editorial Feature

Tooting their horn

Throughout the aeons of time, mankind has always made associations. The music industry, as it has been for so many things, serves as an inflated, hyperactive, giddy version of this.
From Mozart’s piano to Eric Clapton’s Stratocaster, a wide and varied cast of characters have wielded instruments that have become synonymous with them as much as their music. The question is, without fear of reprisal for ambiguous euphemisms. Who has done the most for their own instrument?

Starting with the obvious candidates, a number spring to mind. Rock music is a venerable collection of artists who have come to be associated with the instruments that have brought them fame and fortune. Perhaps a by-product of the commercially successful, hero-worshipping and a multi billion dollar machine geared towards vigilant branding. Rock and roll is the circus of characters who are so aptly recreated and idolized by their legions of fans.
Old Slowhand, Eric Clapton, has already been mentioned. As synonymous with the Fender Stratocaster, his signature association with arguably the world’s most famous guitar is so strong that he had two of them. Affectionately nicknamed “Brownie” and “Blackie,” Clapton’s use of the Strat on all of his most famous hits has made he and the instrument eternally interwoven.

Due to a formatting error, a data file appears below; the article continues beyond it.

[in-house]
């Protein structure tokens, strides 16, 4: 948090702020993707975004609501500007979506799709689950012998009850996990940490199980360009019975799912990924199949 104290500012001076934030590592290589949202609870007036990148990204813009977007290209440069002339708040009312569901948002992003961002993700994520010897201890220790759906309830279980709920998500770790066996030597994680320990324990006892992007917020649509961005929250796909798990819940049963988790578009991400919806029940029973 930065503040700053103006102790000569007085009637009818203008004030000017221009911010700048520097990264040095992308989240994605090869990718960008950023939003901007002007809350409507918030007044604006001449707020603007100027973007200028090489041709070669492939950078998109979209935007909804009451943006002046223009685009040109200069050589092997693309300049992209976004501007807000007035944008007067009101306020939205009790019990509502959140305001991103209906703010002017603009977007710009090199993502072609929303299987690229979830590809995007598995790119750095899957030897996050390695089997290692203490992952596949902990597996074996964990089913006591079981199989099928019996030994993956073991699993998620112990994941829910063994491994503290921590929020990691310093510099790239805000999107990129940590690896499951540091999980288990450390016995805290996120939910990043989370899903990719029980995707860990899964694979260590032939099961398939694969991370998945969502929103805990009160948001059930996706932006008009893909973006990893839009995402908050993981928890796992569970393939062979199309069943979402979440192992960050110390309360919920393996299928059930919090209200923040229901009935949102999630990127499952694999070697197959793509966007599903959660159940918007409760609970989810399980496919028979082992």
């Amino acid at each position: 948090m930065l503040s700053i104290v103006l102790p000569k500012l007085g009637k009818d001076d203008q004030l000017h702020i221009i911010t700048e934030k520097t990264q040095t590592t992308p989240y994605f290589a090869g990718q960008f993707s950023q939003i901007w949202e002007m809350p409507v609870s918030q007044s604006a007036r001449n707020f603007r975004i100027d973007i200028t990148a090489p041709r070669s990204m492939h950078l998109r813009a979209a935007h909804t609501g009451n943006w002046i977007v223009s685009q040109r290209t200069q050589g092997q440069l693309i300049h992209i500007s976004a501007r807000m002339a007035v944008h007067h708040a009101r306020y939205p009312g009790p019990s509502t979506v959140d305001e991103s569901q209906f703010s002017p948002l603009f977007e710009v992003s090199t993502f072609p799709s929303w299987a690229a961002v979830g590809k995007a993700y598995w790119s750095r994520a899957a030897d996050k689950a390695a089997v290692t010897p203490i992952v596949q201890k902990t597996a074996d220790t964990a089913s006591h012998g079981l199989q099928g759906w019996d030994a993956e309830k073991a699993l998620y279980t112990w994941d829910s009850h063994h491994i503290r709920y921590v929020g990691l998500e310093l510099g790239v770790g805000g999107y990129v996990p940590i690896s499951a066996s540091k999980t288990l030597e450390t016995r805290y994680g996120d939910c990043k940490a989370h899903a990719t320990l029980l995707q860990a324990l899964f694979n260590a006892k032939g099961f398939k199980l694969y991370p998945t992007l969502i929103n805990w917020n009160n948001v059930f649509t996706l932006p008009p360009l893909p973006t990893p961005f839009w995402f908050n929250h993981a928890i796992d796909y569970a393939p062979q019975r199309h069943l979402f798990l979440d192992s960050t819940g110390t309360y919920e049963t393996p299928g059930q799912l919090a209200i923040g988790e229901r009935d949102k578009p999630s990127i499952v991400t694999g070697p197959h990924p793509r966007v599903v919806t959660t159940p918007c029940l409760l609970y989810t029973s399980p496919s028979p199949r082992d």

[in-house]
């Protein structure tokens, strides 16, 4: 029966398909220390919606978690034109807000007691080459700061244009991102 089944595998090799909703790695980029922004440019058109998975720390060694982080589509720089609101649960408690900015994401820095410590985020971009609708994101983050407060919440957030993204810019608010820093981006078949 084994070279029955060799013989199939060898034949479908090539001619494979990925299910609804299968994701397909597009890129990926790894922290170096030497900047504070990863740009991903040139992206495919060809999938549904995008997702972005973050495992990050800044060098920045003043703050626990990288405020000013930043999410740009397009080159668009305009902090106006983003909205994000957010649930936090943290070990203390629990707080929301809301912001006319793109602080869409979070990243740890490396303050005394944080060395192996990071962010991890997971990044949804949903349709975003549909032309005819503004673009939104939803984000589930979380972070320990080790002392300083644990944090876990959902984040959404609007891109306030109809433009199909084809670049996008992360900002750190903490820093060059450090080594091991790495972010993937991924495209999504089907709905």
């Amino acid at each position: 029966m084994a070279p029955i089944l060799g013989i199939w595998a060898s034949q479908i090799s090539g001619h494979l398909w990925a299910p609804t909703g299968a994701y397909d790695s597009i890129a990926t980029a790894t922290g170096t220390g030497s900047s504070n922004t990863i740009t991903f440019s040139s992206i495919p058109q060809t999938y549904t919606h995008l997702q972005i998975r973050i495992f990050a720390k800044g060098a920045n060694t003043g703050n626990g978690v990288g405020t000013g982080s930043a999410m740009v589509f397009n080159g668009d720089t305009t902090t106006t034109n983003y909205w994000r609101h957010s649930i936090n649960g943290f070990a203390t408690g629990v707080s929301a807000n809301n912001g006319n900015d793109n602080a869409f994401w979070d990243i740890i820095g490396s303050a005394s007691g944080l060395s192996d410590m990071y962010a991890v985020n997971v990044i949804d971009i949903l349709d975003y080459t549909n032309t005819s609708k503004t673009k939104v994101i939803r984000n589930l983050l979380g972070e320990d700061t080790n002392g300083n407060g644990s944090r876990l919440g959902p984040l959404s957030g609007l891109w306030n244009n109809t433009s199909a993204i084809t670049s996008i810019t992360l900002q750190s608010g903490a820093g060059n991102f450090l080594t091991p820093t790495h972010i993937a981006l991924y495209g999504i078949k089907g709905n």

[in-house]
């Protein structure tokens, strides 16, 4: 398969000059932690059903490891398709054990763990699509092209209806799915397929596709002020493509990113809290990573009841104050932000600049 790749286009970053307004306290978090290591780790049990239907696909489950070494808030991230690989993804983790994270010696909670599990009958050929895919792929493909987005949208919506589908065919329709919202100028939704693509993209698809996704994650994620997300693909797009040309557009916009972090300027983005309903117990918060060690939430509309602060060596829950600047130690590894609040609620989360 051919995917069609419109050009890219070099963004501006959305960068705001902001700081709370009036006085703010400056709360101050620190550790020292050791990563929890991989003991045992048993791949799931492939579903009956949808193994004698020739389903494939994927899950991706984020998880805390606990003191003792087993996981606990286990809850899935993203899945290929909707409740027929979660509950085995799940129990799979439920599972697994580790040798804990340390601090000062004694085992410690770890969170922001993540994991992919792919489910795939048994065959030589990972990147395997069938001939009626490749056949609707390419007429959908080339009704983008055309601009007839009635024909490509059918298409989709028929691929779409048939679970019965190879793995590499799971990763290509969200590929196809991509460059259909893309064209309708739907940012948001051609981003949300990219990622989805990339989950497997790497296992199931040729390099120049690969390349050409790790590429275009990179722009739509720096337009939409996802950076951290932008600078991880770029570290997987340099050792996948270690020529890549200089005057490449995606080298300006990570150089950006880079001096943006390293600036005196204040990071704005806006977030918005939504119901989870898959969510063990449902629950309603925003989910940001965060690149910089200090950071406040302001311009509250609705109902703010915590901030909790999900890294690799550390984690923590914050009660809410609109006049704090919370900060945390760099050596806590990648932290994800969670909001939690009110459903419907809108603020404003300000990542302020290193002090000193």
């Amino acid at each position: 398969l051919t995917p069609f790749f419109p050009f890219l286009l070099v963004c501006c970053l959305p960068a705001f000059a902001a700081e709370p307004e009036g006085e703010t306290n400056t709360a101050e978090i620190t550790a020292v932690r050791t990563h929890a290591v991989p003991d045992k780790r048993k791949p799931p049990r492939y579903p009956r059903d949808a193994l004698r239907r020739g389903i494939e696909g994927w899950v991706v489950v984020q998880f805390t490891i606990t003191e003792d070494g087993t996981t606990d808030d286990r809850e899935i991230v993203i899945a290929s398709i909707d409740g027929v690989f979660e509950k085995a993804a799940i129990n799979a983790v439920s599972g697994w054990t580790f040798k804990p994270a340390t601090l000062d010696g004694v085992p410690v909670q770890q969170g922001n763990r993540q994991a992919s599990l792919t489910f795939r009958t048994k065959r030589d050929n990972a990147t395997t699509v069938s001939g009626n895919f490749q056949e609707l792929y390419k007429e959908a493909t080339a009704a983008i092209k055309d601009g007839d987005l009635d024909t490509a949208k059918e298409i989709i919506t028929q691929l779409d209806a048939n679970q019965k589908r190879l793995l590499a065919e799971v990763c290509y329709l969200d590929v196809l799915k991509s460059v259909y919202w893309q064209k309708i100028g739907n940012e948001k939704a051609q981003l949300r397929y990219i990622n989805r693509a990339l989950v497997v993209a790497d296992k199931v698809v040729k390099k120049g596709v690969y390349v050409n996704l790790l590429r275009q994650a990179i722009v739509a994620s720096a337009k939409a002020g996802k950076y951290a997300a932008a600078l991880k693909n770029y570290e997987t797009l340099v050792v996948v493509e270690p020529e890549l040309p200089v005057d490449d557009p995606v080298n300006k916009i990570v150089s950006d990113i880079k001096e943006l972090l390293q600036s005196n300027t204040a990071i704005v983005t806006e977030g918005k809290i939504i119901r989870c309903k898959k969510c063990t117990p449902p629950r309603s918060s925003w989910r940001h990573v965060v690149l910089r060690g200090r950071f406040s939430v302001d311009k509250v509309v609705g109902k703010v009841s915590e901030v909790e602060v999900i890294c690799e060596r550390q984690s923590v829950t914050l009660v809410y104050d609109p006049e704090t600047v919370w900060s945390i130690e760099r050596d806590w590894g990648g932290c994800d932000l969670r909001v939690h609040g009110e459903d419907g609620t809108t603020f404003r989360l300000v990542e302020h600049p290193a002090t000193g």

Another guitar that has forged its way into the annals of rock music lore is the Gibson Les Paul. Seen as the closest rival to the Stratocaster, fans, critics and musicians themselves have been eternally split down the middle as to where their allegiances lie. Although never quite descending into bloodshed, the LP v Strat fight has been raging since the 50s.

The Les Paul has attracted some of the industry’s biggest names. Pete Townsend, Jimmy Page, Chuck Berry, Ace Frehley and Rory Gallagher have all mastered their on stage personas around the carefully curved, solid body shape. They are joined by an even longer list of those who, although may not be dedicated players, have all wielded the axe at some point in their illustrious careers of debauched glory and riff-tastic splendor.